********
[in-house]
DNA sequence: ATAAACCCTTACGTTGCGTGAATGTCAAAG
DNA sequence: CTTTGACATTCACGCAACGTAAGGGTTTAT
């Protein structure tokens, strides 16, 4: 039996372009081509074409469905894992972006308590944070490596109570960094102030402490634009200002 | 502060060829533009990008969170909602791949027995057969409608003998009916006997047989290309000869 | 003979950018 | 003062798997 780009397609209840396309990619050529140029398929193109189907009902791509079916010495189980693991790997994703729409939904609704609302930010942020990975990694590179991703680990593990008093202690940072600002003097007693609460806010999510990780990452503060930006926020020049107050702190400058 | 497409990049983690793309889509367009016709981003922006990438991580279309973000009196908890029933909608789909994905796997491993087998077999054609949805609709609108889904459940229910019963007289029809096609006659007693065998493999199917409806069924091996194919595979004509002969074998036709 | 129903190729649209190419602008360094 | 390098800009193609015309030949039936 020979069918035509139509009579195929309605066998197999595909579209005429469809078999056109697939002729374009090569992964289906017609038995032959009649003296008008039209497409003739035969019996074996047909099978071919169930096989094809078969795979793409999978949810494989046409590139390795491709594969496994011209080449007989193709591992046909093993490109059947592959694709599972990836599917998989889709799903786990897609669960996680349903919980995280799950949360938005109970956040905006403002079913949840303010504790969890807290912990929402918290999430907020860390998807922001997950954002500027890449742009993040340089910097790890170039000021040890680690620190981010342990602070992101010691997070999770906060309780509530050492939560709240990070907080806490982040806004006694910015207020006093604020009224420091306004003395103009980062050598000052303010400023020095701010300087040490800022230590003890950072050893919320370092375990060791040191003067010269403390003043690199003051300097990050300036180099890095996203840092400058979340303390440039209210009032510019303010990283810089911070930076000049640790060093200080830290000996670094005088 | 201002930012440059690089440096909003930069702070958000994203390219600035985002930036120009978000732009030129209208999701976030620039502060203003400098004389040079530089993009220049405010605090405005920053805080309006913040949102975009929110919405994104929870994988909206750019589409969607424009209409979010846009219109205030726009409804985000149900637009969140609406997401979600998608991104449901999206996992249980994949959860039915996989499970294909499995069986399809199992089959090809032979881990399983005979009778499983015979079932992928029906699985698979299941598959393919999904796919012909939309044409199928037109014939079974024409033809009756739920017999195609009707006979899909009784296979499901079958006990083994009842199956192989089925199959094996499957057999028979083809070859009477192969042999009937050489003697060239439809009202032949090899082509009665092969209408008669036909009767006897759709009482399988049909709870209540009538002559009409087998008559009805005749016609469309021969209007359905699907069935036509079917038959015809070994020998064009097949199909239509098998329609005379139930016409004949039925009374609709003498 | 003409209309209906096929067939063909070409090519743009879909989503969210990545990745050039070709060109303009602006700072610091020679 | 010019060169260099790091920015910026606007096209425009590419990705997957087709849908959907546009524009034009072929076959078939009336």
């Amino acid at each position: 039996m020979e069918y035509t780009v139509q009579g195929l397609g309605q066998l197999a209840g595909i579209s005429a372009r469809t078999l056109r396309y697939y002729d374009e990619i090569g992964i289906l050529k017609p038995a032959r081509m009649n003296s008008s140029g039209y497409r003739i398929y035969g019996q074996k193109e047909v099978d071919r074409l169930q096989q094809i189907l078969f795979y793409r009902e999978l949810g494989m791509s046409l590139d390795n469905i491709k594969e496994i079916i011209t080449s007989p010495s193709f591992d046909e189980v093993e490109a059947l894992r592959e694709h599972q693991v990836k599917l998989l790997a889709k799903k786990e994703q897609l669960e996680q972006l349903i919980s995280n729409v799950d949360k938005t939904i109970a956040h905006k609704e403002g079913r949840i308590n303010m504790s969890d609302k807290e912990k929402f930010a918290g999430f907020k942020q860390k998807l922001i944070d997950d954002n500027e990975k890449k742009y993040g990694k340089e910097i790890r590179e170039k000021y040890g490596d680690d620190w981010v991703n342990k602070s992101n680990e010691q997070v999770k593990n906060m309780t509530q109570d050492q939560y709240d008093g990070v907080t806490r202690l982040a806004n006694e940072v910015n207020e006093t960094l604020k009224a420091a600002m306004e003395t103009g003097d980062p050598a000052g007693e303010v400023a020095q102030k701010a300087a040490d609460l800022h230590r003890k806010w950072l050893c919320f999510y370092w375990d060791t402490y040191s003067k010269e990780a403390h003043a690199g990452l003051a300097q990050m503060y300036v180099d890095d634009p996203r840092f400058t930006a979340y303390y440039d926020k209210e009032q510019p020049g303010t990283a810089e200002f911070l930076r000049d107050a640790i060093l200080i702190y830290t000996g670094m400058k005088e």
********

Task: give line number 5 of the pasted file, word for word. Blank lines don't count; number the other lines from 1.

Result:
């Amino acid at each position: 039996m020979e069918y035509t780009v139509q009579g195929l397609g309605q066998l197999a209840g595909i579209s005429a372009r469809t078999l056109r396309y697939y002729d374009e990619i090569g992964i289906l050529k017609p038995a032959r081509m009649n003296s008008s140029g039209y497409r003739i398929y035969g019996q074996k193109e047909v099978d071919r074409l169930q096989q094809i189907l078969f795979y793409r009902e999978l949810g494989m791509s046409l590139d390795n469905i491709k594969e496994i079916i011209t080449s007989p010495s193709f591992d046909e189980v093993e490109a059947l894992r592959e694709h599972q693991v990836k599917l998989l790997a889709k799903k786990e994703q897609l669960e996680q972006l349903i919980s995280n729409v799950d949360k938005t939904i109970a956040h905006k609704e403002g079913r949840i308590n303010m504790s969890d609302k807290e912990k929402f930010a918290g999430f907020k942020q860390k998807l922001i944070d997950d954002n500027e990975k890449k742009y993040g990694k340089e910097i790890r590179e170039k000021y040890g490596d680690d620190w981010v991703n342990k602070s992101n680990e010691q997070v999770k593990n906060m309780t509530q109570d050492q939560y709240d008093g990070v907080t806490r202690l982040a806004n006694e940072v910015n207020e006093t960094l604020k009224a420091a600002m306004e003395t103009g003097d980062p050598a000052g007693e303010v400023a020095q102030k701010a300087a040490d609460l800022h230590r003890k806010w950072l050893c919320f999510y370092w375990d060791t402490y040191s003067k010269e990780a403390h003043a690199g990452l003051a300097q990050m503060y300036v180099d890095d634009p996203r840092f400058t930006a979340y303390y440039d926020k209210e009032q510019p020049g303010t990283a810089e200002f911070l930076r000049d107050a640790i060093l200080i702190y830290t000996g670094m400058k005088e």